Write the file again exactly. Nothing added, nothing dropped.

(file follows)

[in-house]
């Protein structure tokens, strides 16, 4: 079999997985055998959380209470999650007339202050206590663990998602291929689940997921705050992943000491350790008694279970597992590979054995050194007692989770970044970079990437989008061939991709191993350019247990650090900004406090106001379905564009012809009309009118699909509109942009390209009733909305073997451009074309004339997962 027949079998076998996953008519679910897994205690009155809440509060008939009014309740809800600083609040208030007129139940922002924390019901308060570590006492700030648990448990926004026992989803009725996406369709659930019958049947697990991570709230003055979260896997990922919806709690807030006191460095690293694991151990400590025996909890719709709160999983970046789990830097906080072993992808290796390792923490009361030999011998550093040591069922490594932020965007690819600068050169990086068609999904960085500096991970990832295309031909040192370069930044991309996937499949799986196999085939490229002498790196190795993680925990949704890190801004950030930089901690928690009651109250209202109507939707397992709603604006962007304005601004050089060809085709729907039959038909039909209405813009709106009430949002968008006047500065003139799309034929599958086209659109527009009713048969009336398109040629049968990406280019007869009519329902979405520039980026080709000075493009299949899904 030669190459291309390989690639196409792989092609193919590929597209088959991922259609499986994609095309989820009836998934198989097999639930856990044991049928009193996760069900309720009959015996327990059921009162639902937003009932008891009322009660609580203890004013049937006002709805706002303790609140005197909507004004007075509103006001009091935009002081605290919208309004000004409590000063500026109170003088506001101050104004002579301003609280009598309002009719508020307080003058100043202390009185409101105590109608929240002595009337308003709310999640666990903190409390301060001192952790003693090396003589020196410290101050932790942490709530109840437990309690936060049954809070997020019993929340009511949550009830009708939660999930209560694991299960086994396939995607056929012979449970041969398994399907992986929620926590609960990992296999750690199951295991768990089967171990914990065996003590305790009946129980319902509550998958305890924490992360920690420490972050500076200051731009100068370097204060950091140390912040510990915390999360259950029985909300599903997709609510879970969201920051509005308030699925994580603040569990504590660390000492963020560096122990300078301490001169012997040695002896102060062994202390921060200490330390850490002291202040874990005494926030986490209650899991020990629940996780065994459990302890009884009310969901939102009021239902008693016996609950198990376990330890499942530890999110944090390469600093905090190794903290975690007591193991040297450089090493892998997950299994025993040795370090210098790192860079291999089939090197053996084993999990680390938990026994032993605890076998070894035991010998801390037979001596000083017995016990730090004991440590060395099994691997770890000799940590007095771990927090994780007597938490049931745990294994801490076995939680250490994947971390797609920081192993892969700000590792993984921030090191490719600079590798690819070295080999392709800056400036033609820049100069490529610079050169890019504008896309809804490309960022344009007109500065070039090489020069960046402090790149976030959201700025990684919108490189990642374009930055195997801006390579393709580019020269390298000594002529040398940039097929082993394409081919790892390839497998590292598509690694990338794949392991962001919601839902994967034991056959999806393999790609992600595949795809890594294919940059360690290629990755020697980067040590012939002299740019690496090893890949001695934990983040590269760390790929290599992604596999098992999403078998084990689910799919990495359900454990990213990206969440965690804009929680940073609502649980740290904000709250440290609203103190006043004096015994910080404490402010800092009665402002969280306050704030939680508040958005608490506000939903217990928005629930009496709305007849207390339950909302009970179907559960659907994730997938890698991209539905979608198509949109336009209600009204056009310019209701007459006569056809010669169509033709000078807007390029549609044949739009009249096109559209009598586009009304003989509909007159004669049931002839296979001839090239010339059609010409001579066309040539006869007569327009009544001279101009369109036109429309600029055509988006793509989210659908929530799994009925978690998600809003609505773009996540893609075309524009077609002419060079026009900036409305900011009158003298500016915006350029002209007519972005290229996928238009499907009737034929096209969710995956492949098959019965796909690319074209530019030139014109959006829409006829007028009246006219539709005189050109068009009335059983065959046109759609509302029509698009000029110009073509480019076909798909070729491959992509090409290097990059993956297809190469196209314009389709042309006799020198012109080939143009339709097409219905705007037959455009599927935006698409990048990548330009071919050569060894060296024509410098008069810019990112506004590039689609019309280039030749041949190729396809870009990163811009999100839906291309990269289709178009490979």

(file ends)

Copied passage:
[in-house]
């Protein structure tokens, strides 16, 4: 079999997985055998959380209470999650007339202050206590663990998602291929689940997921705050992943000491350790008694279970597992590979054995050194007692989770970044970079990437989008061939991709191993350019247990650090900004406090106001379905564009012809009309009118699909509109942009390209009733909305073997451009074309004339997962 027949079998076998996953008519679910897994205690009155809440509060008939009014309740809800600083609040208030007129139940922002924390019901308060570590006492700030648990448990926004026992989803009725996406369709659930019958049947697990991570709230003055979260896997990922919806709690807030006191460095690293694991151990400590025996909890719709709160999983970046789990830097906080072993992808290796390792923490009361030999011998550093040591069922490594932020965007690819600068050169990086068609999904960085500096991970990832295309031909040192370069930044991309996937499949799986196999085939490229002498790196190795993680925990949704890190801004950030930089901690928690009651109250209202109507939707397992709603604006962007304005601004050089060809085709729907039959038909039909209405813009709106009430949002968008006047500065003139799309034929599958086209659109527009009713048969009336398109040629049968990406280019007869009519329902979405520039980026080709000075493009299949899904 030669190459291309390989690639196409792989092609193919590929597209088959991922259609499986994609095309989820009836998934198989097999639930856990044991049928009193996760069900309720009959015996327990059921009162639902937003009932008891009322009660609580203890004013049937006002709805706002303790609140005197909507004004007075509103006001009091935009002081605290919208309004000004409590000063500026109170003088506001101050104004002579301003609280009598309002009719508020307080003058100043202390009185409101105590109608929240002595009337308003709310999640666990903190409390301060001192952790003693090396003589020196410290101050932790942490709530109840437990309690936060049954809070997020019993929340009511949550009830009708939660999930209560694991299960086994396939995607056929012979449970041969398994399907992986929620926590609960990992296999750690199951295991768990089967171990914990065996003590305790009946129980319902509550998958305890924490992360920690420490972050500076200051731009100068370097204060950091140390912040510990915390999360259950029985909300599903997709609510879970969201920051509005308030699925994580603040569990504590660390000492963020560096122990300078301490001169012997040695002896102060062994202390921060200490330390850490002291202040874990005494926030986490209650899991020990629940996780065994459990302890009884009310969901939102009021239902008693016996609950198990376990330890499942530890999110944090390469600093905090190794903290975690007591193991040297450089090493892998997950299994025993040795370090210098790192860079291999089939090197053996084993999990680390938990026994032993605890076998070894035991010998801390037979001596000083017995016990730090004991440590060395099994691997770890000799940590007095771990927090994780007597938490049931745990294994801490076995939680250490994947971390797609920081192993892969700000590792993984921030090191490719600079590798690819070295080999392709800056400036033609820049100069490529610079050169890019504008896309809804490309960022344009007109500065070039090489020069960046402090790149976030959201700025990684919108490189990642374009930055195997801006390579393709580019020269390298000594002529040398940039097929082993394409081919790892390839497998590292598509690694990338794949392991962001919601839902994967034991056959999806393999790609992600595949795809890594294919940059360690290629990755020697980067040590012939002299740019690496090893890949001695934990983040590269760390790929290599992604596999098992999403078998084990689910799919990495359900454990990213990206969440965690804009929680940073609502649980740290904000709250440290609203103190006043004096015994910080404490402010800092009665402002969280306050704030939680508040958005608490506000939903217990928005629930009496709305007849207390339950909302009970179907559960659907994730997938890698991209539905979608198509949109336009209600009204056009310019209701007459006569056809010669169509033709000078807007390029549609044949739009009249096109559209009598586009009304003989509909007159004669049931002839296979001839090239010339059609010409001579066309040539006869007569327009009544001279101009369109036109429309600029055509988006793509989210659908929530799994009925978690998600809003609505773009996540893609075309524009077609002419060079026009900036409305900011009158003298500016915006350029002209007519972005290229996928238009499907009737034929096209969710995956492949098959019965796909690319074209530019030139014109959006829409006829007028009246006219539709005189050109068009009335059983065959046109759609509302029509698009000029110009073509480019076909798909070729491959992509090409290097990059993956297809190469196209314009389709042309006799020198012109080939143009339709097409219905705007037959455009599927935006698409990048990548330009071919050569060894060296024509410098008069810019990112506004590039689609019309280039030749041949190729396809870009990163811009999100839906291309990269289709178009490979």